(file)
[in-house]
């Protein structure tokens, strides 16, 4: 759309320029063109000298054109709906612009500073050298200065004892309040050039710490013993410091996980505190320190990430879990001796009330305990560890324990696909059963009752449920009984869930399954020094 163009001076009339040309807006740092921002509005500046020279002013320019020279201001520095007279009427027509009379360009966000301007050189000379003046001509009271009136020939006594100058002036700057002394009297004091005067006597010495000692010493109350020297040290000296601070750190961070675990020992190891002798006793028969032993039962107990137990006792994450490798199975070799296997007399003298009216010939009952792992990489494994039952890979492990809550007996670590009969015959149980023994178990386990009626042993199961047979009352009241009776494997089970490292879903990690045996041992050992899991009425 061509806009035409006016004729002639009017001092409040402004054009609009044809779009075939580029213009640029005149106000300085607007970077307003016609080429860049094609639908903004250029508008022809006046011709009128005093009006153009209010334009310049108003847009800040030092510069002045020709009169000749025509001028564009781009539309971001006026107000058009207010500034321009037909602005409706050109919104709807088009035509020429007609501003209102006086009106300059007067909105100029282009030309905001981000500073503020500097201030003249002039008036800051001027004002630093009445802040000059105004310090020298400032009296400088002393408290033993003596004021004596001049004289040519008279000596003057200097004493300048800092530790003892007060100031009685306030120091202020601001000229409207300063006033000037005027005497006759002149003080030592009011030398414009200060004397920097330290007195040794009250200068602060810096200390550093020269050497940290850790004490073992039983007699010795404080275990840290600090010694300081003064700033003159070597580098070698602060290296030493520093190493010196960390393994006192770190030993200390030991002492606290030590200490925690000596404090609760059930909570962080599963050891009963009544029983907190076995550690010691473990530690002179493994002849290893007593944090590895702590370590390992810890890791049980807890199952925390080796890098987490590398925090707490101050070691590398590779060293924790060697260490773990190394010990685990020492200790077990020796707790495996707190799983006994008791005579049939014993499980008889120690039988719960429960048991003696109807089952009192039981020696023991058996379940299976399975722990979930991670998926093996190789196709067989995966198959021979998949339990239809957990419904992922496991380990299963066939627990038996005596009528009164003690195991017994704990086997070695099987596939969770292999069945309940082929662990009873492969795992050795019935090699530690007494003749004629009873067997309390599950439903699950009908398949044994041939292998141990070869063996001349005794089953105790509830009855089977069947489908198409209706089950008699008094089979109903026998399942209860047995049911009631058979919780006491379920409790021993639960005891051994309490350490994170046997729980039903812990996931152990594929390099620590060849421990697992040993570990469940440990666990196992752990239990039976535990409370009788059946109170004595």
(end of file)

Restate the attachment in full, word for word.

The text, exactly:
[in-house]
């Protein structure tokens, strides 16, 4: 759309320029063109000298054109709906612009500073050298200065004892309040050039710490013993410091996980505190320190990430879990001796009330305990560890324990696909059963009752449920009984869930399954020094 163009001076009339040309807006740092921002509005500046020279002013320019020279201001520095007279009427027509009379360009966000301007050189000379003046001509009271009136020939006594100058002036700057002394009297004091005067006597010495000692010493109350020297040290000296601070750190961070675990020992190891002798006793028969032993039962107990137990006792994450490798199975070799296997007399003298009216010939009952792992990489494994039952890979492990809550007996670590009969015959149980023994178990386990009626042993199961047979009352009241009776494997089970490292879903990690045996041992050992899991009425 061509806009035409006016004729002639009017001092409040402004054009609009044809779009075939580029213009640029005149106000300085607007970077307003016609080429860049094609639908903004250029508008022809006046011709009128005093009006153009209010334009310049108003847009800040030092510069002045020709009169000749025509001028564009781009539309971001006026107000058009207010500034321009037909602005409706050109919104709807088009035509020429007609501003209102006086009106300059007067909105100029282009030309905001981000500073503020500097201030003249002039008036800051001027004002630093009445802040000059105004310090020298400032009296400088002393408290033993003596004021004596001049004289040519008279000596003057200097004493300048800092530790003892007060100031009685306030120091202020601001000229409207300063006033000037005027005497006759002149003080030592009011030398414009200060004397920097330290007195040794009250200068602060810096200390550093020269050497940290850790004490073992039983007699010795404080275990840290600090010694300081003064700033003159070597580098070698602060290296030493520093190493010196960390393994006192770190030993200390030991002492606290030590200490925690000596404090609760059930909570962080599963050891009963009544029983907190076995550690010691473990530690002179493994002849290893007593944090590895702590370590390992810890890791049980807890199952925390080796890098987490590398925090707490101050070691590398590779060293924790060697260490773990190394010990685990020492200790077990020796707790495996707190799983006994008791005579049939014993499980008889120690039988719960429960048991003696109807089952009192039981020696023991058996379940299976399975722990979930991670998926093996190789196709067989995966198959021979998949339990239809957990419904992922496991380990299963066939627990038996005596009528009164003690195991017994704990086997070695099987596939969770292999069945309940082929662990009873492969795992050795019935090699530690007494003749004629009873067997309390599950439903699950009908398949044994041939292998141990070869063996001349005794089953105790509830009855089977069947489908198409209706089950008699008094089979109903026998399942209860047995049911009631058979919780006491379920409790021993639960005891051994309490350490994170046997729980039903812990996931152990594929390099620590060849421990697992040993570990469940440990666990196992752990239990039976535990409370009788059946109170004595």